Eye For Film >> Movies >> The Prey (2018) Film Review
Reviewed by: Jennie Kermode
It began in 1932 with the first film adaptation of The Most Dangerous Game. Now, almost a century later, there must be enough films about humans hunting humans for a dedicated festival. Plot-wise they don't vary very much. There's little room for subtle character development. What they are is vehicles for a certain kind of action director, and when they're shot with style, they can make for awesome viewing.
The Prey, screening at this year's Fantasia International Film Festival, is such a film. It's helped by the presence of martial arts star Gu Shangwei, making his film début as undercover cop Xin, who is prepared to spend time in jail as part of his job but not prepared for what comes next. This is a place where prisoners can easily go missing. Most of the time, no-one cares. So every now and again, some of them are sold to a private enterprise which takes them out into the jungle and invites rich people to shoot at them for fun.
There's an additionally disturbing quality about these particular jungles in that they are places where similar things happened for real just a few decades ago. It's impossible to escape the echo of Khmer Rouge atrocities in a film that isn't shy about addressing corruption in today's world. Out in remote areas, villagers remain vulnerable. It doesn't take long for one of the hunters here to recruit a local man and his son to be his guides. Xin and the other prisoners are not the only ones we have to fear for.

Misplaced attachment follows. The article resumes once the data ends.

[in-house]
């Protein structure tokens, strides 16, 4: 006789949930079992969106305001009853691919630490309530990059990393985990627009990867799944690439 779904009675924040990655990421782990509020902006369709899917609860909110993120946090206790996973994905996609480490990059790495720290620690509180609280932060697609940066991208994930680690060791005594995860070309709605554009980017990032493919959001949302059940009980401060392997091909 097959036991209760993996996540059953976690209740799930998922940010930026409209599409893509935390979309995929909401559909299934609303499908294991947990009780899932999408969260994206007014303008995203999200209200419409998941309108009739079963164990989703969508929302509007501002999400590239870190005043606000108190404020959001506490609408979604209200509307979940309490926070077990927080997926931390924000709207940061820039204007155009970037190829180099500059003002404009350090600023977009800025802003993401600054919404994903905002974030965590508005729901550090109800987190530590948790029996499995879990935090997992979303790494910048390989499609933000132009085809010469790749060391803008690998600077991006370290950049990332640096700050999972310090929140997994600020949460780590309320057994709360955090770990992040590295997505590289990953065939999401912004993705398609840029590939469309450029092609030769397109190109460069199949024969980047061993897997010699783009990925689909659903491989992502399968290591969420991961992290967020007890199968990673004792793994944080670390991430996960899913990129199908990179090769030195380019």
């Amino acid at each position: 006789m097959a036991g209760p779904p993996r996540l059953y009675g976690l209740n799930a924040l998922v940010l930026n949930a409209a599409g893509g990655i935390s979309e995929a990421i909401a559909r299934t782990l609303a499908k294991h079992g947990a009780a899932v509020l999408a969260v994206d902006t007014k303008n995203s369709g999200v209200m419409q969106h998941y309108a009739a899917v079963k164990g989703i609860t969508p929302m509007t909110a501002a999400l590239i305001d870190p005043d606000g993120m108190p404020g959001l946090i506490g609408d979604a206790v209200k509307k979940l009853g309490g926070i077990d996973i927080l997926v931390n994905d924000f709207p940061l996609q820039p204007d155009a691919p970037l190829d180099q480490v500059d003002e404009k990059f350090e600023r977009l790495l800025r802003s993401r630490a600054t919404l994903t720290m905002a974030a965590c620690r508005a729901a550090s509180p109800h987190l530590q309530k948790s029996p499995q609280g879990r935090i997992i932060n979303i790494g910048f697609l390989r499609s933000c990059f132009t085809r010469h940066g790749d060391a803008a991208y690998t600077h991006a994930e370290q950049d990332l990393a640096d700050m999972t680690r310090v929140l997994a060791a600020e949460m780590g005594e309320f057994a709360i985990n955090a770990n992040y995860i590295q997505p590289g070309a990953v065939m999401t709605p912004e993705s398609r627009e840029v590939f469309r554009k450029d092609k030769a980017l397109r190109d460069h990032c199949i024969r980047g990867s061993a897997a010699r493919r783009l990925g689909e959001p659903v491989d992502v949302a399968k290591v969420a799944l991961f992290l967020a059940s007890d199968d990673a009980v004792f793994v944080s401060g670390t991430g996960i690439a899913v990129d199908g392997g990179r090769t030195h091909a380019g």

Gu maybe a newcomer but he has natural screen presence. The fight scenes are kept fairly simple, the focus not on gimmicky set pieces but on doing simple things really well, and the 37-year-old is a good enough actor to impress with his stunt work whilst showing us the impact of injury and fatigue on Xin's body; he's exciting to watch in part because he never seems invulnerable.
Although he was born in Italy, director Jimmy Henderson has lived in Cambodia for most of the past decade and knows the environment well. He knows how to make it work on camera and expertly avoids the issues - extremes of light and dark, lenses fogging up - that best many filmmakers shooting action scenes in such conditions. His work doesn't look like that of filmmakers born in the region, however, his European influences giving him something distinctive.
Also notable here - though it would be nice if it weren't so unusual - is the presence of a deaf character (the local boy) who communicates using sign language. This adds an interesting layer of complexity to communications as assorted characters come together to try and resolve an increasingly desperate situation.
The Prey is an old story told with real verve. Henderson't direction and editing are tight throughout. The sometimes shaky dramatic scenes are easily forgiven in light of the rest. The adrenaline-soaked struggle for survival really delivers.Reviewed on: 21 Jul 2019